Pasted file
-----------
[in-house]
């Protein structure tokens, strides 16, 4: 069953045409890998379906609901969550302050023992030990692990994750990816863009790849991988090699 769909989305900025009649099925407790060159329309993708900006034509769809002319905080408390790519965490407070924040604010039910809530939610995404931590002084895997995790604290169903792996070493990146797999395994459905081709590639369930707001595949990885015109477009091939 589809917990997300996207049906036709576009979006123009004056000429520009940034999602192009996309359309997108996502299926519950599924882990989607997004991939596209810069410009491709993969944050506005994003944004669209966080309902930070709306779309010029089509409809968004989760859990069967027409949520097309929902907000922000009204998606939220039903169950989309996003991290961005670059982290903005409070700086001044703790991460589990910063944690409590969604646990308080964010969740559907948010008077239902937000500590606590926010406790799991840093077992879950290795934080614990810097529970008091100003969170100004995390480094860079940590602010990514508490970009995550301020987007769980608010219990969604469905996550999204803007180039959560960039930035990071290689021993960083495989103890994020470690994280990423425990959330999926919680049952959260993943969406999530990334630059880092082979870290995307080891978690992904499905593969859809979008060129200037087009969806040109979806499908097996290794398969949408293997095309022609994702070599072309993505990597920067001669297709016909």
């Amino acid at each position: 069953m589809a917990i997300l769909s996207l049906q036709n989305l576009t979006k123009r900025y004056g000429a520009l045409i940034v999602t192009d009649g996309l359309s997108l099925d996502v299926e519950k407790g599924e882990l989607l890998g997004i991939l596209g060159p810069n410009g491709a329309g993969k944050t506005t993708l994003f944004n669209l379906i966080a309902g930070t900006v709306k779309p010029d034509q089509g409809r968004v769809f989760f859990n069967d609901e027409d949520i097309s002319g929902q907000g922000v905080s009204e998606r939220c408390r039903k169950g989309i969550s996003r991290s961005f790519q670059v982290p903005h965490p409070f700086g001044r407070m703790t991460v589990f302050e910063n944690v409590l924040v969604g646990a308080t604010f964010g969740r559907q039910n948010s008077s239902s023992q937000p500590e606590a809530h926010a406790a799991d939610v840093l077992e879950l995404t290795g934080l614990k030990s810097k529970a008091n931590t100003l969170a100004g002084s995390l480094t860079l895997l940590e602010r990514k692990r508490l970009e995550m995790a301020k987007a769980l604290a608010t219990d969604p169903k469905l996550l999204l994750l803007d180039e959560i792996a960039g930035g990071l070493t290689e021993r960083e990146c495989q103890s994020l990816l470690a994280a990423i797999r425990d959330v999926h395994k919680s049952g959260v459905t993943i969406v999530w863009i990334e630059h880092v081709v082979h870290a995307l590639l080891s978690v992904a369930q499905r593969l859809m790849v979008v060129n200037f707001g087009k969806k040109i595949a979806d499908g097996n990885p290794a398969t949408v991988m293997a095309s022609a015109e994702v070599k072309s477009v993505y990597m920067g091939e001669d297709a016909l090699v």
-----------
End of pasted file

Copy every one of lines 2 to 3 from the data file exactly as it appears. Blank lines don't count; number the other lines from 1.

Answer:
């Protein structure tokens, strides 16, 4: 069953045409890998379906609901969550302050023992030990692990994750990816863009790849991988090699 769909989305900025009649099925407790060159329309993708900006034509769809002319905080408390790519965490407070924040604010039910809530939610995404931590002084895997995790604290169903792996070493990146797999395994459905081709590639369930707001595949990885015109477009091939 589809917990997300996207049906036709576009979006123009004056000429520009940034999602192009996309359309997108996502299926519950599924882990989607997004991939596209810069410009491709993969944050506005994003944004669209966080309902930070709306779309010029089509409809968004989760859990069967027409949520097309929902907000922000009204998606939220039903169950989309996003991290961005670059982290903005409070700086001044703790991460589990910063944690409590969604646990308080964010969740559907948010008077239902937000500590606590926010406790799991840093077992879950290795934080614990810097529970008091100003969170100004995390480094860079940590602010990514508490970009995550301020987007769980608010219990969604469905996550999204803007180039959560960039930035990071290689021993960083495989103890994020470690994280990423425990959330999926919680049952959260993943969406999530990334630059880092082979870290995307080891978690992904499905593969859809979008060129200037087009969806040109979806499908097996290794398969949408293997095309022609994702070599072309993505990597920067001669297709016909």
């Amino acid at each position: 069953m589809a917990i997300l769909s996207l049906q036709n989305l576009t979006k123009r900025y004056g000429a520009l045409i940034v999602t192009d009649g996309l359309s997108l099925d996502v299926e519950k407790g599924e882990l989607l890998g997004i991939l596209g060159p810069n410009g491709a329309g993969k944050t506005t993708l994003f944004n669209l379906i966080a309902g930070t900006v709306k779309p010029d034509q089509g409809r968004v769809f989760f859990n069967d609901e027409d949520i097309s002319g929902q907000g922000v905080s009204e998606r939220c408390r039903k169950g989309i969550s996003r991290s961005f790519q670059v982290p903005h965490p409070f700086g001044r407070m703790t991460v589990f302050e910063n944690v409590l924040v969604g646990a308080t604010f964010g969740r559907q039910n948010s008077s239902s023992q937000p500590e606590a809530h926010a406790a799991d939610v840093l077992e879950l995404t290795g934080l614990k030990s810097k529970a008091n931590t100003l969170a100004g002084s995390l480094t860079l895997l940590e602010r990514k692990r508490l970009e995550m995790a301020k987007a769980l604290a608010t219990d969604p169903k469905l996550l999204l994750l803007d180039e959560i792996a960039g930035g990071l070493t290689e021993r960083e990146c495989q103890s994020l990816l470690a994280a990423i797999r425990d959330v999926h395994k919680s049952g959260v459905t993943i969406v999530w863009i990334e630059h880092v081709v082979h870290a995307l590639l080891s978690v992904a369930q499905r593969l859809m790849v979008v060129n200037f707001g087009k969806k040109i595949a979806d499908g097996n990885p290794a398969t949408v991988m293997a095309s022609a015109e994702v070599k072309s477009v993505y990597m920067g091939e001669d297709a016909l090699v």